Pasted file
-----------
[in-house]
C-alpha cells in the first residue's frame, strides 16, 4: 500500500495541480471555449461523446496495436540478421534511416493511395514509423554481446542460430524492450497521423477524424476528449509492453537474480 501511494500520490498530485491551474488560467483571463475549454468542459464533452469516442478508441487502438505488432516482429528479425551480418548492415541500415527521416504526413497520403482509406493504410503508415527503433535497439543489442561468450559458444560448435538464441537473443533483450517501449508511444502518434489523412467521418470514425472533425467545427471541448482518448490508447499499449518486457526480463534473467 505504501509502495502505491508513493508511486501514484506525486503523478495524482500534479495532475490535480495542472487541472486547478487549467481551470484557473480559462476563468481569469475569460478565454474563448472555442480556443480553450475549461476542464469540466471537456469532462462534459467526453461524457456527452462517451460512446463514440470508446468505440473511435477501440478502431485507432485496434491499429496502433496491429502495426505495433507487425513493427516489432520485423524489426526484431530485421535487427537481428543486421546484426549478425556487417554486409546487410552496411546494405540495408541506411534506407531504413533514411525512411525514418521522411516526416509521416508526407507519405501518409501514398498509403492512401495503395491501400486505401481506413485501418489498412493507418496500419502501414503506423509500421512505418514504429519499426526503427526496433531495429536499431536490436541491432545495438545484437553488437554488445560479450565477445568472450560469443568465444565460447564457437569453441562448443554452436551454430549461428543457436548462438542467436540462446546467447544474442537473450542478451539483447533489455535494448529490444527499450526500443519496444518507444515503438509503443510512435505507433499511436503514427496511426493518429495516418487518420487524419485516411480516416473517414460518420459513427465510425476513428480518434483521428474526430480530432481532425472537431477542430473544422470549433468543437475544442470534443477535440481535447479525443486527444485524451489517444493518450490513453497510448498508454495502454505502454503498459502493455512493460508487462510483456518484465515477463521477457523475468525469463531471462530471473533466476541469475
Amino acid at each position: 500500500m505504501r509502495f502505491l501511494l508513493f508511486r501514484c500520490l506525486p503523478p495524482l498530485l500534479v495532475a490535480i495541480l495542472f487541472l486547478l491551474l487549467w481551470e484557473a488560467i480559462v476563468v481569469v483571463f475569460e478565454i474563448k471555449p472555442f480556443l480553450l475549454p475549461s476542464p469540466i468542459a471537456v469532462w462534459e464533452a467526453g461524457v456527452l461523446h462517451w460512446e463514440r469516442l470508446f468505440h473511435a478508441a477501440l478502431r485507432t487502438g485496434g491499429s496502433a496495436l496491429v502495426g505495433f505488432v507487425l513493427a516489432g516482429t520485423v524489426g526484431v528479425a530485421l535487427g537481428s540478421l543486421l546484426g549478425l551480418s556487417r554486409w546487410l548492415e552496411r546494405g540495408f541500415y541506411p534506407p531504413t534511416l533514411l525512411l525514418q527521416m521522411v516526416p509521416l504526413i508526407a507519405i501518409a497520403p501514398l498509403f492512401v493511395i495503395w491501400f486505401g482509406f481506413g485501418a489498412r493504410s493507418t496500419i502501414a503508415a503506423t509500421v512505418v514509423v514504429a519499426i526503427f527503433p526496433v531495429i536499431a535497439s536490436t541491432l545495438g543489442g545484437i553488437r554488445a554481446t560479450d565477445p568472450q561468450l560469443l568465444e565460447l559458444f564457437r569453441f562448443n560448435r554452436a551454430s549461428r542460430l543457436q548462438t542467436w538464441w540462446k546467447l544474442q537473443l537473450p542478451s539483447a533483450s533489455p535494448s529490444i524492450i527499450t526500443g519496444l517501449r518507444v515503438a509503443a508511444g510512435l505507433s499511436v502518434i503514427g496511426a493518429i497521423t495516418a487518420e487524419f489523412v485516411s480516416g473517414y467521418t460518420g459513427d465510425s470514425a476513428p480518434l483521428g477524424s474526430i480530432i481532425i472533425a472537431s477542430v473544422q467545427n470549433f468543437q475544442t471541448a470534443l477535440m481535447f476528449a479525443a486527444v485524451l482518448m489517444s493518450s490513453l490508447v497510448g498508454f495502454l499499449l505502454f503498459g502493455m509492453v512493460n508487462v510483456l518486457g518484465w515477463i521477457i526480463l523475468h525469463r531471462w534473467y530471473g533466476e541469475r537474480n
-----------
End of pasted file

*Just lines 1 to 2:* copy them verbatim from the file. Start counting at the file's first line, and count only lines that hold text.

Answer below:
[in-house]
C-alpha cells in the first residue's frame, strides 16, 4: 500500500495541480471555449461523446496495436540478421534511416493511395514509423554481446542460430524492450497521423477524424476528449509492453537474480 501511494500520490498530485491551474488560467483571463475549454468542459464533452469516442478508441487502438505488432516482429528479425551480418548492415541500415527521416504526413497520403482509406493504410503508415527503433535497439543489442561468450559458444560448435538464441537473443533483450517501449508511444502518434489523412467521418470514425472533425467545427471541448482518448490508447499499449518486457526480463534473467 505504501509502495502505491508513493508511486501514484506525486503523478495524482500534479495532475490535480495542472487541472486547478487549467481551470484557473480559462476563468481569469475569460478565454474563448472555442480556443480553450475549461476542464469540466471537456469532462462534459467526453461524457456527452462517451460512446463514440470508446468505440473511435477501440478502431485507432485496434491499429496502433496491429502495426505495433507487425513493427516489432520485423524489426526484431530485421535487427537481428543486421546484426549478425556487417554486409546487410552496411546494405540495408541506411534506407531504413533514411525512411525514418521522411516526416509521416508526407507519405501518409501514398498509403492512401495503395491501400486505401481506413485501418489498412493507418496500419502501414503506423509500421512505418514504429519499426526503427526496433531495429536499431536490436541491432545495438545484437553488437554488445560479450565477445568472450560469443568465444565460447564457437569453441562448443554452436551454430549461428543457436548462438542467436540462446546467447544474442537473450542478451539483447533489455535494448529490444527499450526500443519496444518507444515503438509503443510512435505507433499511436503514427496511426493518429495516418487518420487524419485516411480516416473517414460518420459513427465510425476513428480518434483521428474526430480530432481532425472537431477542430473544422470549433468543437475544442470534443477535440481535447479525443486527444485524451489517444493518450490513453497510448498508454495502454505502454503498459502493455512493460508487462510483456518484465515477463521477457523475468525469463531471462530471473533466476541469475